7. If you read only 1 thing: "On the brink"
Evan Osnos' "Letter from Pyongyang" in next week's New Yorker: "This summer, the prospect of a nuclear confrontation between the United States and North Korea, the most hermetic power on the globe, entered a realm of psychological calculation reminiscent of the Cold War"
More than any other capital that has been marooned by politics — Havana or Rangoon or Caracas — Pyongyang presents a panorama from another time. Soviet-era Ladas and ancient city buses ply the streets, while passengers stick their heads out the windows in search of cool air. Buildings are adorned with Korean-language banners hailing the "Juche ideology," the official state credo, which glorifies self-reliance and loyalty.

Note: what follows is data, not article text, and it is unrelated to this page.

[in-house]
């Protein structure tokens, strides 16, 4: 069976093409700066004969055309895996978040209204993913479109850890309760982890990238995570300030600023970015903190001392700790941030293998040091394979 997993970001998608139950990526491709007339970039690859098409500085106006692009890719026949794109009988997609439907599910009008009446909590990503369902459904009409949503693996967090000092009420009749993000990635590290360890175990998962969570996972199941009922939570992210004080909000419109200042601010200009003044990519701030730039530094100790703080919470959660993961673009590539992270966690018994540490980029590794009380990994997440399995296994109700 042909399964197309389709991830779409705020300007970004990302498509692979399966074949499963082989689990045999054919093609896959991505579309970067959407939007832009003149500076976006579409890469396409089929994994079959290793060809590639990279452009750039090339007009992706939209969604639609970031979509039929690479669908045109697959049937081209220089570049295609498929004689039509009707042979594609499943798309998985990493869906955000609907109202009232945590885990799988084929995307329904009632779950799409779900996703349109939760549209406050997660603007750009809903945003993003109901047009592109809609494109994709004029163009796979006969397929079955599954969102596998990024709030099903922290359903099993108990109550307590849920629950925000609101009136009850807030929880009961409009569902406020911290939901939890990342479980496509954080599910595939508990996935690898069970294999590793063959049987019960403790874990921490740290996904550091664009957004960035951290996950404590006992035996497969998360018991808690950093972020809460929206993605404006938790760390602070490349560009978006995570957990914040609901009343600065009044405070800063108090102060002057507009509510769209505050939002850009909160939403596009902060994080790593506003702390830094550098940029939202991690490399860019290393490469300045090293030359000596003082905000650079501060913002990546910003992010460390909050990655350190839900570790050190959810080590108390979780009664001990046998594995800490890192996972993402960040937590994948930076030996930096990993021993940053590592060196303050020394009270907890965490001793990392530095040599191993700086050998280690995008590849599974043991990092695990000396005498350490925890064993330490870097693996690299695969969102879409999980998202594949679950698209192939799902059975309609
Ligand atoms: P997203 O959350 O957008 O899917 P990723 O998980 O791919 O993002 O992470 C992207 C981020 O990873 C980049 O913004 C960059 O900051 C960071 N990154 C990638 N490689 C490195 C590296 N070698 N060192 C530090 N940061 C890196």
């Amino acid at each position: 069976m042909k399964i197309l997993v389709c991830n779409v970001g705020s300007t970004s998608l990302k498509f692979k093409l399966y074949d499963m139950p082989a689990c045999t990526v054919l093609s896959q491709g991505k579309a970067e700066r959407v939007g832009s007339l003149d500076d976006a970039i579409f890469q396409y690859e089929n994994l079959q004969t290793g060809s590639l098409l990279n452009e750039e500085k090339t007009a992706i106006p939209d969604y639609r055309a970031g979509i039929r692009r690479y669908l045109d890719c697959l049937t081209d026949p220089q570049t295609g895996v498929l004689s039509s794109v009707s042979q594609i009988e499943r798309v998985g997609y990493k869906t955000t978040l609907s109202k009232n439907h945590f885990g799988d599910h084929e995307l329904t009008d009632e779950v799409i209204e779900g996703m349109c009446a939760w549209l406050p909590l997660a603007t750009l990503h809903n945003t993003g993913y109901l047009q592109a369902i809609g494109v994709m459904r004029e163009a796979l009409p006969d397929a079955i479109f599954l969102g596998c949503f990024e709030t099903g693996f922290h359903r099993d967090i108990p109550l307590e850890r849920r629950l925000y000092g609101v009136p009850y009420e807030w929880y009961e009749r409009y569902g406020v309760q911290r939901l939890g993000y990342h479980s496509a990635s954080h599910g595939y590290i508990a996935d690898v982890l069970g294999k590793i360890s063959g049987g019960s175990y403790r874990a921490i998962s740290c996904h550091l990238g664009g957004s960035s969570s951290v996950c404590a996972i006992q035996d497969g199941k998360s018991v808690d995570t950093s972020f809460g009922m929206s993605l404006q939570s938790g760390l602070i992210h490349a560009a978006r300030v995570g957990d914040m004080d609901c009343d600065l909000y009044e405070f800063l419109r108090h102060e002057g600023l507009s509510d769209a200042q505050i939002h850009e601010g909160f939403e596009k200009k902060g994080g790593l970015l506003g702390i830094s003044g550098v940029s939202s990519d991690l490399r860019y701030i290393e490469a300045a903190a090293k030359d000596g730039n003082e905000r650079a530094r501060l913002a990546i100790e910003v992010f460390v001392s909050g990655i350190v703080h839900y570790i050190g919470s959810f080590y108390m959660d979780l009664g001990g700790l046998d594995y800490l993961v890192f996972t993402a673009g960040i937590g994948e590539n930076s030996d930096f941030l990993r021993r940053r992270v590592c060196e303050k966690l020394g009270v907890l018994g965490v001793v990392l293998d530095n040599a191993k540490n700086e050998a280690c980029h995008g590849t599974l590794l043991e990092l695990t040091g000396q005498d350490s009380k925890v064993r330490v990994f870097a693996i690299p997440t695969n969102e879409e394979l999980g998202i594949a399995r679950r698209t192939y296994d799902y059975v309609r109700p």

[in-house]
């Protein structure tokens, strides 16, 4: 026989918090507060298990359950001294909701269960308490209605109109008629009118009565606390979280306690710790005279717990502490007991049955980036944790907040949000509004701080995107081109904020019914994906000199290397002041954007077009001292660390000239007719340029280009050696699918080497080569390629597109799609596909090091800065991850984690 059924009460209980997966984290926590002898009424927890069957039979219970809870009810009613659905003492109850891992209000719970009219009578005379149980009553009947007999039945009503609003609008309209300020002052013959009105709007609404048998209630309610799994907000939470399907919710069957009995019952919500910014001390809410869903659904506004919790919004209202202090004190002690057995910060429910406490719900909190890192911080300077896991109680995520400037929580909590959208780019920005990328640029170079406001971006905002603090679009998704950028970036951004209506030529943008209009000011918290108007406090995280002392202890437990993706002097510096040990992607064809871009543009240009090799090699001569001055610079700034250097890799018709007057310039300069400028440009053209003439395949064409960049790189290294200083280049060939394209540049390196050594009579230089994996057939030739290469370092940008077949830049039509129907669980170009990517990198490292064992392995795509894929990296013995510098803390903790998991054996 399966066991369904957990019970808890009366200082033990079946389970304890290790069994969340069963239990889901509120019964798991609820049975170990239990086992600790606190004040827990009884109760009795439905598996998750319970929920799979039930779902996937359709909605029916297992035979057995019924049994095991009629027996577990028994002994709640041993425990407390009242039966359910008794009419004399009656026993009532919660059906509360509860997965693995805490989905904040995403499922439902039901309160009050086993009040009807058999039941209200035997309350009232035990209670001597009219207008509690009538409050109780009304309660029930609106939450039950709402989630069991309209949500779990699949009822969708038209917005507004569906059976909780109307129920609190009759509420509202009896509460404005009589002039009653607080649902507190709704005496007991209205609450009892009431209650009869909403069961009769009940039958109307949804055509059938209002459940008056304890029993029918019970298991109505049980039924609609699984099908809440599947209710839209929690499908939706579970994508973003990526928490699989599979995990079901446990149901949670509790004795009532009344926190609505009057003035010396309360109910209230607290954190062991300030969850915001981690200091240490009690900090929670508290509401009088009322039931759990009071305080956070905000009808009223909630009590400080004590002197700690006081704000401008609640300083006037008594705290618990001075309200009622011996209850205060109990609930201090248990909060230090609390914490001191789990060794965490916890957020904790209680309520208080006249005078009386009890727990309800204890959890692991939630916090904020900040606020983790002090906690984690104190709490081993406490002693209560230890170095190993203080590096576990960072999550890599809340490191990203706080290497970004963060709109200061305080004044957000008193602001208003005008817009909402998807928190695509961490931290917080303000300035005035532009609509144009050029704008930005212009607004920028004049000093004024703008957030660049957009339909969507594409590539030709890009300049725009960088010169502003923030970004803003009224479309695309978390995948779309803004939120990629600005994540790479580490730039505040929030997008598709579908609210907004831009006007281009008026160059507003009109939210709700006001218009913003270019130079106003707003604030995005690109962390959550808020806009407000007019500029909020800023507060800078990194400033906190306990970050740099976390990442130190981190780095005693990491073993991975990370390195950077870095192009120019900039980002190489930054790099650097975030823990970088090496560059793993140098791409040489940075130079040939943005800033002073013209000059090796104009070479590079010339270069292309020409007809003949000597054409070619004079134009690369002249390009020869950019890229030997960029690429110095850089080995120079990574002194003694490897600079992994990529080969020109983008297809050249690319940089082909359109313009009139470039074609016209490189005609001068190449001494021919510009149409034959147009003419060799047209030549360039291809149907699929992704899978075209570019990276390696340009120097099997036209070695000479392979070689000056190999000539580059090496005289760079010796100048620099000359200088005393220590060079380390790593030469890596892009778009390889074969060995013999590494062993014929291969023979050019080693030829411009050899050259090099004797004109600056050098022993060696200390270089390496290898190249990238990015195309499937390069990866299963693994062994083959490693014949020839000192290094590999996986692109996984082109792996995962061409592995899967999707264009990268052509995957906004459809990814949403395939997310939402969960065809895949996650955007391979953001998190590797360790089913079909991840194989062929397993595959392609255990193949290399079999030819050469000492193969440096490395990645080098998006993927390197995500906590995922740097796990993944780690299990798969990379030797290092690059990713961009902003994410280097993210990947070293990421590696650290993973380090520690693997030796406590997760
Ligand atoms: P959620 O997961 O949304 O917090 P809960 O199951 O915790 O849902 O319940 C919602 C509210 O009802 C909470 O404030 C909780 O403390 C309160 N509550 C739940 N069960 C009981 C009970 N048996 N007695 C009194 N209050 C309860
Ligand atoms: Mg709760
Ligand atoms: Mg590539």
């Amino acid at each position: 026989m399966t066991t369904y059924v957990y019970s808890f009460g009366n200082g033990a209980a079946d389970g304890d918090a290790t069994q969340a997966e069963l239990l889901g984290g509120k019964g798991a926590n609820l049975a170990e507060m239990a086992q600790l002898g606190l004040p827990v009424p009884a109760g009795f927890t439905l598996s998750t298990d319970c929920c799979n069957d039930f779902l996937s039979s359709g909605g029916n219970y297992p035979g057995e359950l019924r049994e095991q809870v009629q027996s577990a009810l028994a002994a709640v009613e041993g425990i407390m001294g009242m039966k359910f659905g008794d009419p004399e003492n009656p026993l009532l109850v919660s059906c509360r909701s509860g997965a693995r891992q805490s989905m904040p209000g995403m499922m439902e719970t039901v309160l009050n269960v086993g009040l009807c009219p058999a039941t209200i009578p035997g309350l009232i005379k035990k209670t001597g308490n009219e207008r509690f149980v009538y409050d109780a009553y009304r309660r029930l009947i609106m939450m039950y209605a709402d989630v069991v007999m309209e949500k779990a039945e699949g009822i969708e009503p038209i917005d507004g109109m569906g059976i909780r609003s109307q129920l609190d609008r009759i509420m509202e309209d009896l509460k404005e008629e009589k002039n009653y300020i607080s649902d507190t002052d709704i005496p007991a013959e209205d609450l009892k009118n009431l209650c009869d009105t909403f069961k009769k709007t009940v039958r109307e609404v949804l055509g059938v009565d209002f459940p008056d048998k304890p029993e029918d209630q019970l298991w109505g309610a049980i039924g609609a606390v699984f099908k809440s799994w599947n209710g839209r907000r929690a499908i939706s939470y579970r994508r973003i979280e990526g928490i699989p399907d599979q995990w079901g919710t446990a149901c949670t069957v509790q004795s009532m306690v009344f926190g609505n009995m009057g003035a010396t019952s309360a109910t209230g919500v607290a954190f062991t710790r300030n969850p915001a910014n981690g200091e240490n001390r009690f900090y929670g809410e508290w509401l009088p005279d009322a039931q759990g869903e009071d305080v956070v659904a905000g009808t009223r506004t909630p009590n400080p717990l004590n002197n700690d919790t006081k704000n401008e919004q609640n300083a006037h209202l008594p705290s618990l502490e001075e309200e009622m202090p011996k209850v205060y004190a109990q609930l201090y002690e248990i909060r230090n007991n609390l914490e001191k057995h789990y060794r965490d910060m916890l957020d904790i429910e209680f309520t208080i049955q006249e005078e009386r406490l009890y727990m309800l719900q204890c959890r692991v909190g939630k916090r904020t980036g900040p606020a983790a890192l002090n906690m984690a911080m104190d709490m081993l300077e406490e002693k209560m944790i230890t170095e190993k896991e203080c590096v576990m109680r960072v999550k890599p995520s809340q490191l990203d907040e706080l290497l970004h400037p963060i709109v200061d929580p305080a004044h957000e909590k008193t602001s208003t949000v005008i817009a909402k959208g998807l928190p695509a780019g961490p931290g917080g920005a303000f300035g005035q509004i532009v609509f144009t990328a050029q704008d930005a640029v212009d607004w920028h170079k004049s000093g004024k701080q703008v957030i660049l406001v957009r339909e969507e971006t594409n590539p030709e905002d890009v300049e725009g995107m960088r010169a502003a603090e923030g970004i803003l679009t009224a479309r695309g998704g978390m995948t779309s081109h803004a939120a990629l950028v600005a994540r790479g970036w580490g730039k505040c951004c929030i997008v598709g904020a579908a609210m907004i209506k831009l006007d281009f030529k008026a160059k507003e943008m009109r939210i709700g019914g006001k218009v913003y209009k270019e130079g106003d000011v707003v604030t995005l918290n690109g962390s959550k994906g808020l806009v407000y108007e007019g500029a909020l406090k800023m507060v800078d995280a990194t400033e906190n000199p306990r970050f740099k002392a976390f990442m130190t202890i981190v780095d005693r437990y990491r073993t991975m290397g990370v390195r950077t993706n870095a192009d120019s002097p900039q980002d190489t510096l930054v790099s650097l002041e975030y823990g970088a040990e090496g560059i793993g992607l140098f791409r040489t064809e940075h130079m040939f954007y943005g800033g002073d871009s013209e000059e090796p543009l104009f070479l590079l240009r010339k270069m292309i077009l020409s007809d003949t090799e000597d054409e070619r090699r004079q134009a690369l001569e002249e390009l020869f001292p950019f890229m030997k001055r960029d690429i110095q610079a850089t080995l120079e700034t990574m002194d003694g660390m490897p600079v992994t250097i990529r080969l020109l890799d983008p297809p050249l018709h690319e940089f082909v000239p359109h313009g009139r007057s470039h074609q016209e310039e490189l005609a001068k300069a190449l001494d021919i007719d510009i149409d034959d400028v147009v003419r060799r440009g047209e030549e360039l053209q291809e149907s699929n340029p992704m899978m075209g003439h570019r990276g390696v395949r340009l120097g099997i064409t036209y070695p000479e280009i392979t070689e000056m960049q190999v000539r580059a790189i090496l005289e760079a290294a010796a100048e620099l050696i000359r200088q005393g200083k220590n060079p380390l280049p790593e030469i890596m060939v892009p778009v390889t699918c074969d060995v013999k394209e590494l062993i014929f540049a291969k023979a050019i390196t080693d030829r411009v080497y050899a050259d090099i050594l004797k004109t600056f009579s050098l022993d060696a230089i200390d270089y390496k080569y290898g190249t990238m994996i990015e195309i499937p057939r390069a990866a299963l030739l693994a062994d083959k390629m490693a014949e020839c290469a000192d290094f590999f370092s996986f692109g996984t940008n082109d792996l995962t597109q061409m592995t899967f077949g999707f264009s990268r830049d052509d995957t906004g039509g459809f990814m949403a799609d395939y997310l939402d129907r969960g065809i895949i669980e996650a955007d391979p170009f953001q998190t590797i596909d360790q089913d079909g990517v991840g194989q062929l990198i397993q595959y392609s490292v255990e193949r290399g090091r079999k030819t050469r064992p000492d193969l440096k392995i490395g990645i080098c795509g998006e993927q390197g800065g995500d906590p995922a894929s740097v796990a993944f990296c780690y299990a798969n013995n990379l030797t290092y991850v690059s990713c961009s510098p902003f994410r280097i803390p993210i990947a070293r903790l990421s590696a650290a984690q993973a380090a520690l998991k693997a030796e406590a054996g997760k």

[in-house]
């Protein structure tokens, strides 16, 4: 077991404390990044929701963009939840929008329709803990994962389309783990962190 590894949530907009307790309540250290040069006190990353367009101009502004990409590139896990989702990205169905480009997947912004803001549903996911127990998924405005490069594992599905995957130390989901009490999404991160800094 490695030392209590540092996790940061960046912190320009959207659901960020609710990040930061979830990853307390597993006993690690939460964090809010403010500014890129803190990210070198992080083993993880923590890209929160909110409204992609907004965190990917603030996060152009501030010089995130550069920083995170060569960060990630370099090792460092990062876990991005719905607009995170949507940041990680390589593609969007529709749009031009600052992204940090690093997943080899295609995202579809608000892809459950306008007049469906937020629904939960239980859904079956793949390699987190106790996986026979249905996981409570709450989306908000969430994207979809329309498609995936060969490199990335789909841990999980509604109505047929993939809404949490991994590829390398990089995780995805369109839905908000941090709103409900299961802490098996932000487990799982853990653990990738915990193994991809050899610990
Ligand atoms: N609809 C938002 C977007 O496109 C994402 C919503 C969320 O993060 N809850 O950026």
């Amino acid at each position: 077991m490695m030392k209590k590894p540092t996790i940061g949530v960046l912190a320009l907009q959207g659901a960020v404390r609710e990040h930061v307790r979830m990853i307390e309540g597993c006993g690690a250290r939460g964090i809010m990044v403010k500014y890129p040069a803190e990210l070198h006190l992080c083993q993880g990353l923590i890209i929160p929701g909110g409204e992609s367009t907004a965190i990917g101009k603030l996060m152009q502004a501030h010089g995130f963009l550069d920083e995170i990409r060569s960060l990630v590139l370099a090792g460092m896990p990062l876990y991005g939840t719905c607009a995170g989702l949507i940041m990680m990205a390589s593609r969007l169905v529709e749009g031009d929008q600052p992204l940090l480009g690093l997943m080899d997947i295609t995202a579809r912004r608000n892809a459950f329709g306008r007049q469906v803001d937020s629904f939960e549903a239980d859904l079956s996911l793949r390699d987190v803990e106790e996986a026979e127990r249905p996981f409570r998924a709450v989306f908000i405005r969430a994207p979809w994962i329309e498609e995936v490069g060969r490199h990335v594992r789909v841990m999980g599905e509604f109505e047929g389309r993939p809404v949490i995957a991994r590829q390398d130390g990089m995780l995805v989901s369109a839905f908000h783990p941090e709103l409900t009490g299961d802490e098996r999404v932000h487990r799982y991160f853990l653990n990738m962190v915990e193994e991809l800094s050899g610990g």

On an embankment near a major intersection, workers in gray coveralls were installing an enormous red sign that praised the "immortal achievements of the esteemed Supreme Leader, comrade Kim Jong Un, who built the nuclear state of Juche, the leader in rocket power!"
Pyongyang is a city of simulated perfection, without litter or graffiti—or, for that matter, anyone in a wheelchair. Its population, of 2.9 million, has been chosen for political reliability and physical health. The city is surrounded by checkpoints that prevent ineligible citizens from entering. ... Pyongyang is the emptiest, quietest capital in Asia. ...
Iraq taught us the cost of going to war against an adversary that we do not fully understand. Before we take a radical step into Asia, we should be sure that we're not making that mistake again.
Curl up with the whole thing.